Man is only wholly a man when he is playing. What Schiller once believed is nowadays confirmed by neurological research: during play, people develop their potential, and experience the feeling of being alive. But play is currently threatened – not only by its commercialisation but also through addiction to online games. Neuroscientist Gerald Hüther and philosopher Christoph Quarch won’t let it rest there. They make an appeal to rediscover the significance of playing.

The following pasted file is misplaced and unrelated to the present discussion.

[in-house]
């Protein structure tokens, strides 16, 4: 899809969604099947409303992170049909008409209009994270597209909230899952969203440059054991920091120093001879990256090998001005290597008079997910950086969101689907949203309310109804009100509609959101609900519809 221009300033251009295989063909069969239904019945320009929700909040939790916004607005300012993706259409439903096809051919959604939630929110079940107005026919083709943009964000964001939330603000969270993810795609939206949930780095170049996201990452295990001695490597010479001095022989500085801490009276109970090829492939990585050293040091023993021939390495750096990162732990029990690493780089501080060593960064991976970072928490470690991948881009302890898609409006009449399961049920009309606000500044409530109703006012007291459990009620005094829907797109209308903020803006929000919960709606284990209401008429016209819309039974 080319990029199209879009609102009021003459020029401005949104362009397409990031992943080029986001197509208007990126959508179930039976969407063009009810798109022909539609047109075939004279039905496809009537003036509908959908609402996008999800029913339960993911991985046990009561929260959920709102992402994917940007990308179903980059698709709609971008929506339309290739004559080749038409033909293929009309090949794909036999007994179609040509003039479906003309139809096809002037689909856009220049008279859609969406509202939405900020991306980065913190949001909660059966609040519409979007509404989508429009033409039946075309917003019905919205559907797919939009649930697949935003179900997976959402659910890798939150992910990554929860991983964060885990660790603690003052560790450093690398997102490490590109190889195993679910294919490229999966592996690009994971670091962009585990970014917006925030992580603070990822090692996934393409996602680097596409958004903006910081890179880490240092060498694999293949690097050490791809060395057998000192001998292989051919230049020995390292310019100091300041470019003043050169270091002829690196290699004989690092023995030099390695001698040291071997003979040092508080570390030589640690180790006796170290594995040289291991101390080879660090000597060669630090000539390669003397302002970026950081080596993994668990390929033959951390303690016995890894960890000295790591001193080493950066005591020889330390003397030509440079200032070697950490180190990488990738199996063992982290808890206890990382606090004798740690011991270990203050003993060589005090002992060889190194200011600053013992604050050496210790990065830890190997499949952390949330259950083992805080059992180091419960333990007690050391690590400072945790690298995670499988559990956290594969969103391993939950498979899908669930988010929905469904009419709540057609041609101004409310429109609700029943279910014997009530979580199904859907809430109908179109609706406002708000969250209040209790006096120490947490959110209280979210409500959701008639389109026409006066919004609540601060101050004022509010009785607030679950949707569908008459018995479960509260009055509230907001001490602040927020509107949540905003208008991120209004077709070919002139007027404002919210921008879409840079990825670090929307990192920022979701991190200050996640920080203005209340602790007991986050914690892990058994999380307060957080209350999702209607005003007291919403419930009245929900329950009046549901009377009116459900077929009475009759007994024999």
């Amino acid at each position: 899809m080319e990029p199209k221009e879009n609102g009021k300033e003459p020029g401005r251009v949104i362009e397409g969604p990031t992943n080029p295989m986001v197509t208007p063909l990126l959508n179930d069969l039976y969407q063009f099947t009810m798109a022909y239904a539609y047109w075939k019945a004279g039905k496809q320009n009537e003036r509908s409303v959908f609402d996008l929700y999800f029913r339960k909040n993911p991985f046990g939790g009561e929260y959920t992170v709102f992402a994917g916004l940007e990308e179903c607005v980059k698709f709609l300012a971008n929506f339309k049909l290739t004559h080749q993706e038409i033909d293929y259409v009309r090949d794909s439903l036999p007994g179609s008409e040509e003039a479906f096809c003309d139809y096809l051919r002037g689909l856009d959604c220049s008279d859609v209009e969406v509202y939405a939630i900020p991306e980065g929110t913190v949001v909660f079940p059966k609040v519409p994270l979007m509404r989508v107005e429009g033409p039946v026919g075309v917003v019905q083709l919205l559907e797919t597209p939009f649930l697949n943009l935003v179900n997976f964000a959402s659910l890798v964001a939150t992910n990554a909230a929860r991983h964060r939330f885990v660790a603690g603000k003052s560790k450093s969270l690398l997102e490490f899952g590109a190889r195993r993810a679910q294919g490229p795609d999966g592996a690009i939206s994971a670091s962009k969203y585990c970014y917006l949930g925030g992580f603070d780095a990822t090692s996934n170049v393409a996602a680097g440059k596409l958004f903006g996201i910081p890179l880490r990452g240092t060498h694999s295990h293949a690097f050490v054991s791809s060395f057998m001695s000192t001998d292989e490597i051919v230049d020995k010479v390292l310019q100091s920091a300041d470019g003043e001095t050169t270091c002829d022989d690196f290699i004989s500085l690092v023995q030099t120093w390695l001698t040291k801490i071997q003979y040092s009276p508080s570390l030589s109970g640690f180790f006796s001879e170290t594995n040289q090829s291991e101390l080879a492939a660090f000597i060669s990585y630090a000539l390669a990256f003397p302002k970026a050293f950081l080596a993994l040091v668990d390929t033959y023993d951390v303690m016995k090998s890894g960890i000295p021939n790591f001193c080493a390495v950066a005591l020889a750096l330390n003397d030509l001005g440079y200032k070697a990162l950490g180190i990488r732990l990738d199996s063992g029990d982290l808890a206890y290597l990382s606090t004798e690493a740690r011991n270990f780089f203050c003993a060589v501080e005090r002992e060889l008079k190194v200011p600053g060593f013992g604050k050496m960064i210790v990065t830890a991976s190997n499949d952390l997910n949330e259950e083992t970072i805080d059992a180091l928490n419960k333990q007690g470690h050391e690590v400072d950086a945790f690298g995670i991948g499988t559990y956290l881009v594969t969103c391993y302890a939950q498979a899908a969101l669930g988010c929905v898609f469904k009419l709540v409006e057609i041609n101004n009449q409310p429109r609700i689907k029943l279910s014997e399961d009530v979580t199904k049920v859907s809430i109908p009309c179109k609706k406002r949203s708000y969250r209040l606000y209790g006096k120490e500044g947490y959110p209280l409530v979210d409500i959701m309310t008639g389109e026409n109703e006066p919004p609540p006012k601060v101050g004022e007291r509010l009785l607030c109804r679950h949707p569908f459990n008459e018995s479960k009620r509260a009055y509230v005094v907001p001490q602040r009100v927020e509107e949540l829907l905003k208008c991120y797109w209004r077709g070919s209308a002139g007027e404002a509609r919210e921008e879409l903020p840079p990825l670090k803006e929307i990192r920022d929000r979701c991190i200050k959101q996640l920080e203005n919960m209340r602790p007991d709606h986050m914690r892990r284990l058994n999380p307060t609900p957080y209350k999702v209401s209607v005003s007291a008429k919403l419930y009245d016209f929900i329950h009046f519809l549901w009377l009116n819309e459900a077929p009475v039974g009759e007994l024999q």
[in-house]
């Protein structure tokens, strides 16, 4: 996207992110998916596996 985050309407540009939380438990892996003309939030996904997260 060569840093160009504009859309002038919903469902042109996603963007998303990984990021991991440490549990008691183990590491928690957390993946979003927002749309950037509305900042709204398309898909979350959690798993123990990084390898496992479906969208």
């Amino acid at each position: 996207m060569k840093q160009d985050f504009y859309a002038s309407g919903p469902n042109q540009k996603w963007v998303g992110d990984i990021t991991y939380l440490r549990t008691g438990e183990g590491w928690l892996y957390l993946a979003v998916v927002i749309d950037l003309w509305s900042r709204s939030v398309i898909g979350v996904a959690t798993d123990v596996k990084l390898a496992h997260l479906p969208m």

The authors explain why our brains perform best as soon as we begin to use them playfully, and why computer games are not suitable for developing our potential. They remind us of how ancient cultures thought highly of play and illustrate which games lend themselves to authentic encounters and vitality. This helps us not to lose our playful creativity in a world dominated by instrumental thought.